Aboriginal Australians at greater risk of stroke
Aboriginal Australians under 60 years of age who suffer from atrial fibrillation are three times more likely to experience a stroke than non-Aboriginal patients, according to a new study by The University of Western Australia.
The researchers studied patients aged between 20 and 84 years who were hospitalized with atrial fibrillation in Western Australia between 2000 and 2012.
Dr. Lee Nedkoff, a Research Fellow from UWA's School of Population and Global Health said cardiovascular risk factors such as high blood pressure and smoking were higher among Aboriginal people when compared to other Australians.
"Our research discovered that the differences in stroke risk are even greater when examining fatal strokes, with the risk nearly six times higher among Aboriginal patients," Dr. Nedkoff said.
Atrial fibrillation is a common type of irregular heartbeat which is often undiagnosed and can put people at greater risk of having a stroke.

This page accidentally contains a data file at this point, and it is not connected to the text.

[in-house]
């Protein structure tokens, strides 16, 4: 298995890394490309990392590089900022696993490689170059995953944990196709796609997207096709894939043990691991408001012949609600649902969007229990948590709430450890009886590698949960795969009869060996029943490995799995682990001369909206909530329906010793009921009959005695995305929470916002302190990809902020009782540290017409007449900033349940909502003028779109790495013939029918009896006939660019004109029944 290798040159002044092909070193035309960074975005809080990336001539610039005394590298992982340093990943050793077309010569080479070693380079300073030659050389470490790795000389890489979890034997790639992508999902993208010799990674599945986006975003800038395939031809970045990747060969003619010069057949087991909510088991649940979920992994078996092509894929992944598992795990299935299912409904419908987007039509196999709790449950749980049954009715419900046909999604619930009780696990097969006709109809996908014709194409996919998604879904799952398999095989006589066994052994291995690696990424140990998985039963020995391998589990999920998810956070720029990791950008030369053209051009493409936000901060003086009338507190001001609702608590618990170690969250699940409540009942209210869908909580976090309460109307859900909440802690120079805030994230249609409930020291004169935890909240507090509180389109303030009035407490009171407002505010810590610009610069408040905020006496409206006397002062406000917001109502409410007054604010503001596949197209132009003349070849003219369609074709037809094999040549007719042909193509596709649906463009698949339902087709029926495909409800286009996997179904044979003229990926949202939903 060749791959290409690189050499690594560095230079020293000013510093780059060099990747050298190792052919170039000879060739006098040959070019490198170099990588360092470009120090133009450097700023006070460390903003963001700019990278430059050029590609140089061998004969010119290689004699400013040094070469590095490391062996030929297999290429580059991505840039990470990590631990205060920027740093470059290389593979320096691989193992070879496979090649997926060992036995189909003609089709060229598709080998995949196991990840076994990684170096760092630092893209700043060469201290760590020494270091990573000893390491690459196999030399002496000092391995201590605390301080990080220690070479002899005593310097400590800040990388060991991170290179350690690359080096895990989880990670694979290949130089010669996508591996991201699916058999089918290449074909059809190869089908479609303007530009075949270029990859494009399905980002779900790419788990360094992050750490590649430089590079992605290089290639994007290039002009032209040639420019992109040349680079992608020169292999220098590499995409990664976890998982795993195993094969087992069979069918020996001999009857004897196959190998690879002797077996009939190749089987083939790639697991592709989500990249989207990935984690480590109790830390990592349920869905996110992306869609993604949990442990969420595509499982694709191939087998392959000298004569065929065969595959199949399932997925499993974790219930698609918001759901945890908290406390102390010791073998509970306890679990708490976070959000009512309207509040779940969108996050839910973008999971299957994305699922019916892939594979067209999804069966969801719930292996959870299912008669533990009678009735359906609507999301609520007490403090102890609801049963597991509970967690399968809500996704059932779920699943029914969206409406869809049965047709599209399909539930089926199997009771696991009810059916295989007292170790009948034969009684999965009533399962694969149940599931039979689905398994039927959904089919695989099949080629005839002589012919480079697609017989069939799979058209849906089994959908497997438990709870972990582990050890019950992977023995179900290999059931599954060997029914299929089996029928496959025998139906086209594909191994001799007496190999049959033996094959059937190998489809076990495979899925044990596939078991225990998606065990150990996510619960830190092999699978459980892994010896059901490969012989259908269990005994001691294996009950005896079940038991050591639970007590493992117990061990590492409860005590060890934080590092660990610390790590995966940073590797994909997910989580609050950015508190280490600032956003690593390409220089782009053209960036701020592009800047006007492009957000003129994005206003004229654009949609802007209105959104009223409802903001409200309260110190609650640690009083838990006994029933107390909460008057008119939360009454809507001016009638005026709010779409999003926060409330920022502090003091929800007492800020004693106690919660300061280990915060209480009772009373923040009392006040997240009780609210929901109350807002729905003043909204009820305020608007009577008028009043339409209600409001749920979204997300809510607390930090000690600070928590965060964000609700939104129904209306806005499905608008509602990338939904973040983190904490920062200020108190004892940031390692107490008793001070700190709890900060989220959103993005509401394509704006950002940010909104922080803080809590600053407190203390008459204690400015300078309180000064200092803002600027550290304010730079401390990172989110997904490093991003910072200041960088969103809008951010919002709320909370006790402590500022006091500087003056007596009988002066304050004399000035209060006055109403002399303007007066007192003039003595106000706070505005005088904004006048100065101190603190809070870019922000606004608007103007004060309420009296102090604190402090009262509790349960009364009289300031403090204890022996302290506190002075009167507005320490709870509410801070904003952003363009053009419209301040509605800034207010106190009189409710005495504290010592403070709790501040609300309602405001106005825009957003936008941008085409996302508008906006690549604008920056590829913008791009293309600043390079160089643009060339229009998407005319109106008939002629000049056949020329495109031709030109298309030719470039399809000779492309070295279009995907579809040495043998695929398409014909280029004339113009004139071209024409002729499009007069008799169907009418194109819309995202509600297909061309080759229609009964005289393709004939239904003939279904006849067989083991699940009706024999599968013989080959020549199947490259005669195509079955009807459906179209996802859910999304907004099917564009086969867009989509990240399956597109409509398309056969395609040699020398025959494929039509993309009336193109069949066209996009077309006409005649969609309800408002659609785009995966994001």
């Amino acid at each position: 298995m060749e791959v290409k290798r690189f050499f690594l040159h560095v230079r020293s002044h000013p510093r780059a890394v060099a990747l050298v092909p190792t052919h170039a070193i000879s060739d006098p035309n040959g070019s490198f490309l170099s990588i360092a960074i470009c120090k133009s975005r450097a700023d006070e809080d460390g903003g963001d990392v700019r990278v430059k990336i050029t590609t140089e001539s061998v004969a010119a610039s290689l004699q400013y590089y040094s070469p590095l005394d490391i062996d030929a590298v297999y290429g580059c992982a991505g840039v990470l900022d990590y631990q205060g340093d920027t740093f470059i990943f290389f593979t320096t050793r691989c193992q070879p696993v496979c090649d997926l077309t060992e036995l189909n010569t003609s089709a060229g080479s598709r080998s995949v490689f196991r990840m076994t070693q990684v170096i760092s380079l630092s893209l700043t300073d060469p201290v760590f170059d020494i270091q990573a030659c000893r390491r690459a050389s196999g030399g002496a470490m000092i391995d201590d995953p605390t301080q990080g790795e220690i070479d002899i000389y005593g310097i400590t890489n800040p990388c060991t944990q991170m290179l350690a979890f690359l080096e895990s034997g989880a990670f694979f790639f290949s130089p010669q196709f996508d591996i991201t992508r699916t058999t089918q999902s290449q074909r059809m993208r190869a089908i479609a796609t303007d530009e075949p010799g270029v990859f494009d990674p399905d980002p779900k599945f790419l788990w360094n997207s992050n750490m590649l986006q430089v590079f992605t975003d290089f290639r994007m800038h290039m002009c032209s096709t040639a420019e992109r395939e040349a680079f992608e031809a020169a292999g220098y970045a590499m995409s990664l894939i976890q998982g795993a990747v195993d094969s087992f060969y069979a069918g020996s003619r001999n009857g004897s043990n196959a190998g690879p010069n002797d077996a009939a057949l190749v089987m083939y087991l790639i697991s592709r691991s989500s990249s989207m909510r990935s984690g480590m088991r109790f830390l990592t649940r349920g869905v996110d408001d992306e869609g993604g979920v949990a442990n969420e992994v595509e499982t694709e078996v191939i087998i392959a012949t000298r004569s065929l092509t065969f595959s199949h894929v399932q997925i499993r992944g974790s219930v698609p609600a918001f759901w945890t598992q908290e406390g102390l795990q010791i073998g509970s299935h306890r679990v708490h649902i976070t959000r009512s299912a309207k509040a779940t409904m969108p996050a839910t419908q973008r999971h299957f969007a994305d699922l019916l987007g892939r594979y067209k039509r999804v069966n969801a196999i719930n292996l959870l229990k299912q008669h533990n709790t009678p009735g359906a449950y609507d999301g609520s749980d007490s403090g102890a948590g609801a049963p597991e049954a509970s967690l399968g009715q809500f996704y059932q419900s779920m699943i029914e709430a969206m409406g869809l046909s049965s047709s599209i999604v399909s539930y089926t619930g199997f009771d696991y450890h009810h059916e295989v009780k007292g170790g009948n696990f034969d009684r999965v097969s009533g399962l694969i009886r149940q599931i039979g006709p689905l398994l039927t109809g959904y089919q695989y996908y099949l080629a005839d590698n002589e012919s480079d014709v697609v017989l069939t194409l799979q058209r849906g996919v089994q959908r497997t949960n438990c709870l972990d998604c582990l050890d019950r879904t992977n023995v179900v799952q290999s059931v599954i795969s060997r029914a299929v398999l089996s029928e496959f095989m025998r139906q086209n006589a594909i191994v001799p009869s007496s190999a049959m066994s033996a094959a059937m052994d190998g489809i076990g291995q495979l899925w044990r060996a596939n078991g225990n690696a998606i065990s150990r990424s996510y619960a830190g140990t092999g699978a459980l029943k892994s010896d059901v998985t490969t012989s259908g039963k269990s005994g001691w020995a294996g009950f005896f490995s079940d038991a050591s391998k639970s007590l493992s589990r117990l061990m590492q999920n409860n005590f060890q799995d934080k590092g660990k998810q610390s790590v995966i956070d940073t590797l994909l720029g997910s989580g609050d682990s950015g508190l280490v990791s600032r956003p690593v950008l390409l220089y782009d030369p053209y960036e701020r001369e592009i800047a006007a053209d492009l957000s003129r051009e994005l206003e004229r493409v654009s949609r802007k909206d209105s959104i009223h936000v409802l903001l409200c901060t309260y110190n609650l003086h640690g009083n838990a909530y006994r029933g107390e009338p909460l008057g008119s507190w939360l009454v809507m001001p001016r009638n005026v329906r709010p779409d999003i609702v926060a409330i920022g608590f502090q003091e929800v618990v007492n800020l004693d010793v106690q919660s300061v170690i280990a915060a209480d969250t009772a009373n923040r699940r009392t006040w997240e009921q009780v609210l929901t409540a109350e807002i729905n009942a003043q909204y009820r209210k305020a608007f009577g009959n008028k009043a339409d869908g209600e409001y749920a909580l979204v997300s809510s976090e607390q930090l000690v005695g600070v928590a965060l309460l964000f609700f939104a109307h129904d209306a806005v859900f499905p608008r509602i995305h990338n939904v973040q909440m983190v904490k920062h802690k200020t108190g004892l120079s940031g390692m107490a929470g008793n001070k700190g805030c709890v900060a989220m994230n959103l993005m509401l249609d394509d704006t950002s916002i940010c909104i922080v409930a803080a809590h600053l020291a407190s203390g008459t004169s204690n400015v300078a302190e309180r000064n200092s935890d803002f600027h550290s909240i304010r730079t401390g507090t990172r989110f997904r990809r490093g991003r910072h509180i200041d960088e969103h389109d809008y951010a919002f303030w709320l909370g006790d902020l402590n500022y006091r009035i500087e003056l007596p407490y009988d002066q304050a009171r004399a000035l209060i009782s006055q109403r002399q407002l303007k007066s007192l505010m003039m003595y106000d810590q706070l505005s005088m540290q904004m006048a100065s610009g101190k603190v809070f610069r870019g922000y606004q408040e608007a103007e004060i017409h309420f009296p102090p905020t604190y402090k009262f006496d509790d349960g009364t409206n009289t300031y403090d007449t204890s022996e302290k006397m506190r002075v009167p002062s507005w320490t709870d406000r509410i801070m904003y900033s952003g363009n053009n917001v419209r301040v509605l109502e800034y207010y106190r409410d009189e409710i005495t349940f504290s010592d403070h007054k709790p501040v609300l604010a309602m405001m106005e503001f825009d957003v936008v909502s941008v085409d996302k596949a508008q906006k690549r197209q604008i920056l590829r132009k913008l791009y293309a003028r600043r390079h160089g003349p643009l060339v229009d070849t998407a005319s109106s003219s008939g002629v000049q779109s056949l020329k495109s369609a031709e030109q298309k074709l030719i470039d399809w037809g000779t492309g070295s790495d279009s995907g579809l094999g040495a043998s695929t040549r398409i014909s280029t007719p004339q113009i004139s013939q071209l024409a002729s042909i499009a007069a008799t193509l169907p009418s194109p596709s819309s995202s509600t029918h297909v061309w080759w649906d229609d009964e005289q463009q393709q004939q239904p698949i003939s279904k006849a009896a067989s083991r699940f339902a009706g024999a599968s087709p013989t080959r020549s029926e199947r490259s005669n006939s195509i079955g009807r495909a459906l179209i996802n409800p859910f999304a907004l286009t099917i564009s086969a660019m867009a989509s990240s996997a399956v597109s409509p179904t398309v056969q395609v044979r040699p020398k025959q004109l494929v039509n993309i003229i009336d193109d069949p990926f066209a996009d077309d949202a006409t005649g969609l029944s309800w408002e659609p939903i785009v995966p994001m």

"Oral blood-thinning medications reduce the risk of stroke caused by blood clots and mortality despite the increased risk of major bleeding, but data on their use by Aboriginal Australians is limited," Dr. Nedkoff said.
"The more recent availability of new oral blood-thinning medications provides an opportunity for reducing the risk of stroke for Aboriginal people with atrial fibrillation.
"Increased screening for atrial fibrillation and cardiovascular risk factors in primary care and incorporating new models of ongoing care that recognize the importance of cultural factors could improve primary and secondary stroke prevention for Aboriginal people," Dr. Nedkoff said.
According to Dr. Nedkoff, there is currently a limited amount of data available which quantifies the risk of stroke in Aboriginal patients with atrial fibrillation.
"Our study provides insight into the level of risk in adults aged under 60 years, which hasn't been established before," Dr. Nedkoff said.
"A committed effort from governments, health service providers and communities have the potential to greatly reduce the stroke and cardiovascular risk of our Aboriginal population."